On Monday the Philadelphia Flyers suffered a loss to the Los Angeles Kings. The Kings feature two former polarizing Flyers on their roster: Mike Richards and Jeff Carter.
Nearly three years ago, Richards and Carter wore orange and black and had long-term deals with Philadelphia tucked in their back pocket. On June 23, 2011, both their lives and the state of the Flyers’ roster changed entirely.
Monday was the first time Richards and Carter played in Philadelphia together since being traded. So obviously the summer of 2011 was revisited to get an updated look on those trades. To really understand the impact, it’s probably best to start at the beginning.
Both Carter and Richards were drafted by Philadelphia in the first round of the 2003 NHL Entry Draft, 11th and 24th overall respectively. Both were viewed as they future core of the Flyers, and for the most part that was 100 percent accurate.
In 2007, Richards signed a 12-year deal to keep him in Philadelphia until the 2019-2020 season. Three years later in 2010, Carter’s contract was expiring. The Flyers then signed him to an 11-year deal to keep him around until 2022.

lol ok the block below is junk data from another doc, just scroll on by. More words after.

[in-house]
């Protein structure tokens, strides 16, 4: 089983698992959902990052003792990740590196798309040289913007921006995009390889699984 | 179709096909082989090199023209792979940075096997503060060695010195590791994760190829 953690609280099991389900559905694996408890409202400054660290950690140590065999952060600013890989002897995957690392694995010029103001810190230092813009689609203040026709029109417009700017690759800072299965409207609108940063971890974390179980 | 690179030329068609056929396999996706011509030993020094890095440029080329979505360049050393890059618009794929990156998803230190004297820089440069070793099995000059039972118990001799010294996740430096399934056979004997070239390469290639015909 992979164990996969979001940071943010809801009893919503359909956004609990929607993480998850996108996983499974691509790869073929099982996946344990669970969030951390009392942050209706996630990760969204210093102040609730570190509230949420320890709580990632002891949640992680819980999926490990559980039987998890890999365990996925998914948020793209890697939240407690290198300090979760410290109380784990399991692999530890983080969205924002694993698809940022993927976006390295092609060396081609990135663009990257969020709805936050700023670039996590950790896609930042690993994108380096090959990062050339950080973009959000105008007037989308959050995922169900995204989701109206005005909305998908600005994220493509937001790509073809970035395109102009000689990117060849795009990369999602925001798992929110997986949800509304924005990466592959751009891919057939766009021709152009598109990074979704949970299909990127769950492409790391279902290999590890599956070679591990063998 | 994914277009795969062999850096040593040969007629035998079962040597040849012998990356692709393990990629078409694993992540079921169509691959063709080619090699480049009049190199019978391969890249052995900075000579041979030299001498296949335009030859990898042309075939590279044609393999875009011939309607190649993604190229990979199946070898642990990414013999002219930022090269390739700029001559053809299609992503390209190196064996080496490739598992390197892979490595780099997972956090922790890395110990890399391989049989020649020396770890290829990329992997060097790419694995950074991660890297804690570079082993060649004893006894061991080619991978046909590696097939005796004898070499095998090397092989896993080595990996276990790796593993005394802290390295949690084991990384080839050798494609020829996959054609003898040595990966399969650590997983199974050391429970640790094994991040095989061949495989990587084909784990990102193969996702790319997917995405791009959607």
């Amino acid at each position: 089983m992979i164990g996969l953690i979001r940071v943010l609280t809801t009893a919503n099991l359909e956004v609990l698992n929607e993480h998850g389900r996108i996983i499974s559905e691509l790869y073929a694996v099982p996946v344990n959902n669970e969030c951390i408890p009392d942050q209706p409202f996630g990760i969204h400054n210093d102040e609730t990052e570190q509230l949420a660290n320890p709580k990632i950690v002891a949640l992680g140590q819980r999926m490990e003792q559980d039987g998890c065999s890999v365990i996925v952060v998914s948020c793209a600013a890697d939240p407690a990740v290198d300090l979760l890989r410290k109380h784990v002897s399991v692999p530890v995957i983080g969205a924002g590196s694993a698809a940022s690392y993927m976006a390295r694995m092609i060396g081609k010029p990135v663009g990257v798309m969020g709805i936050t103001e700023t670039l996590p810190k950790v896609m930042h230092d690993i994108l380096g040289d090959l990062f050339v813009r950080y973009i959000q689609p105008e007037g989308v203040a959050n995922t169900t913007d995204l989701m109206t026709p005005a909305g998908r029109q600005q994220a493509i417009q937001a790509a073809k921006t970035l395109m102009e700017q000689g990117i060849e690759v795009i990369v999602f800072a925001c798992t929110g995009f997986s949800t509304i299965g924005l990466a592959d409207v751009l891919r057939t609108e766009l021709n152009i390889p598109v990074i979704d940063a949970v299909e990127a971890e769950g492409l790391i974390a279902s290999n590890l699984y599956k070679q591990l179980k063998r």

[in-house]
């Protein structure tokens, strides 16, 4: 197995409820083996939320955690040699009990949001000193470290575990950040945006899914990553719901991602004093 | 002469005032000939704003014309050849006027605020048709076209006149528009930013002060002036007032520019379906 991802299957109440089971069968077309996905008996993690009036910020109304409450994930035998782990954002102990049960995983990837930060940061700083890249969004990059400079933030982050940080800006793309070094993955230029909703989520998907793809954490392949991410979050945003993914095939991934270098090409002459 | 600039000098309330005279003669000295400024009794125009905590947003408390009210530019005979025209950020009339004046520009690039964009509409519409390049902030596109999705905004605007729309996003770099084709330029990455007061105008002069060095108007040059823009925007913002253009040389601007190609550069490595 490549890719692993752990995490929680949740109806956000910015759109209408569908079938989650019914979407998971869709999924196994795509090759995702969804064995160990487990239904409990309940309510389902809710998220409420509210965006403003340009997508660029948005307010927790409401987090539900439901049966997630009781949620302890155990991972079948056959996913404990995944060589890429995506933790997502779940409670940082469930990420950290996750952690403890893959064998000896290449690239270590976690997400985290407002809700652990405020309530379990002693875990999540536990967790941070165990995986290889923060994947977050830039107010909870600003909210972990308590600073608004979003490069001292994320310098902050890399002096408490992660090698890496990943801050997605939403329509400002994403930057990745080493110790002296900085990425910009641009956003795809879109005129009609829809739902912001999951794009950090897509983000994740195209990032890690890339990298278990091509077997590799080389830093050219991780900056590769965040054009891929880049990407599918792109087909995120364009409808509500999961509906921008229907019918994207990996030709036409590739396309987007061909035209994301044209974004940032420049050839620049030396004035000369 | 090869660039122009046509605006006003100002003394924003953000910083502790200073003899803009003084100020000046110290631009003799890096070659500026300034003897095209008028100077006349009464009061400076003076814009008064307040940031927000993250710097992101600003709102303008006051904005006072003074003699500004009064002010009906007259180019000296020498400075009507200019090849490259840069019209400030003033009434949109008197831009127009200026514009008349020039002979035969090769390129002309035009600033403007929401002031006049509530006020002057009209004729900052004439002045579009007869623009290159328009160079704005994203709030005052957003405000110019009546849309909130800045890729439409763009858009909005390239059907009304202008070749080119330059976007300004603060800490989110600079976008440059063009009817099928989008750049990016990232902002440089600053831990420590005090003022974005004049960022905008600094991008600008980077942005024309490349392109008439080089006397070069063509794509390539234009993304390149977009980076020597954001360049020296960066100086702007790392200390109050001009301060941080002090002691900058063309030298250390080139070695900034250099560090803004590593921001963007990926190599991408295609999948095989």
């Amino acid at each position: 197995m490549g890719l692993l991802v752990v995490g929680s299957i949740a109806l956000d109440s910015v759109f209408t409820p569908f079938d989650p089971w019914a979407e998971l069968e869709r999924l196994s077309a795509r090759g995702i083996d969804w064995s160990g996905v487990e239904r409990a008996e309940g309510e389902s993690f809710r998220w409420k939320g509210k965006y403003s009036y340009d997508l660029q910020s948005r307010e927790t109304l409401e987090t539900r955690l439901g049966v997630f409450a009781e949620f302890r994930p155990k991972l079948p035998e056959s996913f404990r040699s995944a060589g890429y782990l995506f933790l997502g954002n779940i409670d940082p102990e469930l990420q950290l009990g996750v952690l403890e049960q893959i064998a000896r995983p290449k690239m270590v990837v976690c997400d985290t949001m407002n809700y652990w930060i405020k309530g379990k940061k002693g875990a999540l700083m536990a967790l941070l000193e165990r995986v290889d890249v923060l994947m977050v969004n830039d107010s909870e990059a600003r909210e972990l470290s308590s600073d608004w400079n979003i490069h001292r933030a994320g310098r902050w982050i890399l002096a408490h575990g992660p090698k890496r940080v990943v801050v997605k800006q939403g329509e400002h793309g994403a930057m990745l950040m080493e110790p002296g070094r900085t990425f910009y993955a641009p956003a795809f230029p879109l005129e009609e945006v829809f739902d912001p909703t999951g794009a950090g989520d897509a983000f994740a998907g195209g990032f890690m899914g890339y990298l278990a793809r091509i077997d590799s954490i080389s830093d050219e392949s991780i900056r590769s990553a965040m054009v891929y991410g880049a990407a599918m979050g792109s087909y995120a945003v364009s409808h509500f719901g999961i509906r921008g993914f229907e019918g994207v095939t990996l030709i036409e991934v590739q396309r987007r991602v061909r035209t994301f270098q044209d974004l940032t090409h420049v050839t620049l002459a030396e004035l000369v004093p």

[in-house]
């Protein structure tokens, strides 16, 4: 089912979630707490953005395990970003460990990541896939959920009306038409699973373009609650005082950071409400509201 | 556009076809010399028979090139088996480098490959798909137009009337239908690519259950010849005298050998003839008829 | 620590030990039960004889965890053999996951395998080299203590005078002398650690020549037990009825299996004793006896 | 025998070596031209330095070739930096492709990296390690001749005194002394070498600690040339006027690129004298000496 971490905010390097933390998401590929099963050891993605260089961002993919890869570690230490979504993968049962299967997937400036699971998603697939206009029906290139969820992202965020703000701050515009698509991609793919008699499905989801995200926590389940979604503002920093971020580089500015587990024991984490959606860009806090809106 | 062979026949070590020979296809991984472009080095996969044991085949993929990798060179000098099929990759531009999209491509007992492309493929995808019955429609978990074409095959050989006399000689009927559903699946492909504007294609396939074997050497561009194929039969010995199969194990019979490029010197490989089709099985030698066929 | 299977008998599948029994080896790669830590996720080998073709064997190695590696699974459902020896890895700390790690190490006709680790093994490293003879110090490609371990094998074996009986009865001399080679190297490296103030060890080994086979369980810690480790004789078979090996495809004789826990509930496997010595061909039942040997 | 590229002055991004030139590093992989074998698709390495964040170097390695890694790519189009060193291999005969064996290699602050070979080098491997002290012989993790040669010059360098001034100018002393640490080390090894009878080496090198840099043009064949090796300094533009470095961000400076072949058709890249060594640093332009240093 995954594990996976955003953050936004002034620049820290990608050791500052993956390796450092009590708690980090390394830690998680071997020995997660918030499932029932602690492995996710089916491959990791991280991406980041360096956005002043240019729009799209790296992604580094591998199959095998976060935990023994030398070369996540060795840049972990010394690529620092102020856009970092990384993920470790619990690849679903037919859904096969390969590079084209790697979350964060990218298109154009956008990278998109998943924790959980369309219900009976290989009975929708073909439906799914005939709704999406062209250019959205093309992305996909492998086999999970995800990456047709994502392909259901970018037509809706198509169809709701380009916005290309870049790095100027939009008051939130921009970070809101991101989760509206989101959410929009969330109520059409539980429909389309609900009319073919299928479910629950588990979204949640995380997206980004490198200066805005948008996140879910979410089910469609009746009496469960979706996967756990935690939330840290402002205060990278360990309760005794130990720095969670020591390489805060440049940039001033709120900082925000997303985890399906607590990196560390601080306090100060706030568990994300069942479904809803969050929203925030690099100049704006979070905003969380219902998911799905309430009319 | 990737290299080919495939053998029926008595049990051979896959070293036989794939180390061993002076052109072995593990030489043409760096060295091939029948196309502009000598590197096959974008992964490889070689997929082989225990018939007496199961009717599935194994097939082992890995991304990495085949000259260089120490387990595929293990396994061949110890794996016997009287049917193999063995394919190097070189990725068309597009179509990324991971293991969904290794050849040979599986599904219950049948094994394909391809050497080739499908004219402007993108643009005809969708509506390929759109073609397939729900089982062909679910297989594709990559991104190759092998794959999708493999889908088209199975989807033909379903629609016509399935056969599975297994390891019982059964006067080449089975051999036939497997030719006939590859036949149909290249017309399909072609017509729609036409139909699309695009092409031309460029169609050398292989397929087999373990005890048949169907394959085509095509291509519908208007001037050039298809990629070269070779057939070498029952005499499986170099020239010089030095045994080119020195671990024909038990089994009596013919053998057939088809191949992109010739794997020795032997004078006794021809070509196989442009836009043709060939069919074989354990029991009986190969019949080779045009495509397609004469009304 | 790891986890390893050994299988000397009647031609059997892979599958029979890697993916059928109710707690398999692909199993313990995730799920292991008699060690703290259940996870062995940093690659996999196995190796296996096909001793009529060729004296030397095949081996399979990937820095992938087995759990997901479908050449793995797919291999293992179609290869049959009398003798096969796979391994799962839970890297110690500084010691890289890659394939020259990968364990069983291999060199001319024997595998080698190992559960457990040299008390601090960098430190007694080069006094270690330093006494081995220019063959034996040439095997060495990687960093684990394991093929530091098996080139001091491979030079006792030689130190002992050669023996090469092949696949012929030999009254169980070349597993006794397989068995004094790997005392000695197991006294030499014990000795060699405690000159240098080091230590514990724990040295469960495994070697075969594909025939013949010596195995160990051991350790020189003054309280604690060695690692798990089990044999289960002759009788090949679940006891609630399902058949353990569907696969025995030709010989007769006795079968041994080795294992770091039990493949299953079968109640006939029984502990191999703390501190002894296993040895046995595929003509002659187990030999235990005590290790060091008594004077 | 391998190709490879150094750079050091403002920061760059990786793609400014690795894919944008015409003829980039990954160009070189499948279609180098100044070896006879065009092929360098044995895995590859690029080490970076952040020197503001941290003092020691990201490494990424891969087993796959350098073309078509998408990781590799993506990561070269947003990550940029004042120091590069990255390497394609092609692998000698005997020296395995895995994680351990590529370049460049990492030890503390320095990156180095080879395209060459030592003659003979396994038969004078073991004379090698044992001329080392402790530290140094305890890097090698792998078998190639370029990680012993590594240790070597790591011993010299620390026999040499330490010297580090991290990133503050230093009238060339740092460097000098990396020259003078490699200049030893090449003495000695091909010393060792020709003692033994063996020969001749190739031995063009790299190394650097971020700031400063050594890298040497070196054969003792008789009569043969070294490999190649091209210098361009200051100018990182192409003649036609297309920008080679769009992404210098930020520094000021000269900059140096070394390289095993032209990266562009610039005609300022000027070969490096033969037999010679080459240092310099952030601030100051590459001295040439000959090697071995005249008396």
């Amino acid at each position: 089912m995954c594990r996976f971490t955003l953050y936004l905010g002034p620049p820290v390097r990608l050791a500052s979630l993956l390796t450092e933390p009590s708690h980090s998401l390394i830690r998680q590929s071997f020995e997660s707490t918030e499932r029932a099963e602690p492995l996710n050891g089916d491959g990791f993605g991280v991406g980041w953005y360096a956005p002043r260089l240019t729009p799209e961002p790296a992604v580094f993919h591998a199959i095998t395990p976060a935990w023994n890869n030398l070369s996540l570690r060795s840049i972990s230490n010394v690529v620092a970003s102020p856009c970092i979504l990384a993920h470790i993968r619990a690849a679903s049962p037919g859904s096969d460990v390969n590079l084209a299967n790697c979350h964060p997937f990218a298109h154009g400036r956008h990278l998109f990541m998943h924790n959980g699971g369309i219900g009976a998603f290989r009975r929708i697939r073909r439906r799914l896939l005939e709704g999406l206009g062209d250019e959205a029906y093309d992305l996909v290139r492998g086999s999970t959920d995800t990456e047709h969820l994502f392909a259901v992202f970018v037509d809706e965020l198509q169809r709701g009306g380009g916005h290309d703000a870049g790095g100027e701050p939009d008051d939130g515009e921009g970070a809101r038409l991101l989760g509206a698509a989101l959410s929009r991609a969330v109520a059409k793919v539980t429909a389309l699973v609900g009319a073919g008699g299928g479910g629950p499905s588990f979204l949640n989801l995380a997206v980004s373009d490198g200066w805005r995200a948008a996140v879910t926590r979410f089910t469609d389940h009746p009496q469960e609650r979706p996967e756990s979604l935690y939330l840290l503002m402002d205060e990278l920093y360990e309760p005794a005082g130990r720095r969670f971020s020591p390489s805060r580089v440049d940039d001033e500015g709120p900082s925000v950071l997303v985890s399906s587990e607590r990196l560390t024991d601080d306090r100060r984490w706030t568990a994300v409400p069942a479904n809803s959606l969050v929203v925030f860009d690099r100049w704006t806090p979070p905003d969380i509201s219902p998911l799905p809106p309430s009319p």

The immediate expectation was that these were the Flyers go-to-guys for years to come. In the 2009-2010 season, these two players led the Flyers to the Stanley Cup Finals. Despite losing to the Chicago Blackhawks, fans, management and the players knew that they had the ability to compete now and for years to come.
The Flyers at the time still expected Chris Pronger to be the defensive anchor, and a budding young star in Claude Giroux showed much promise. The current team looked great, and the future looked promising.
June 23, 2011 was the day before the 2011 NHL Entry Draft was scheduled to take place. Many Flyers fans didn’t expect that what was going to happen would actually happen.
The first trade was Jeff Carter to the Columbus Blue Jackets for Jakub Voracek and the Blue Jacket’s first round and third round pick in the next days draft.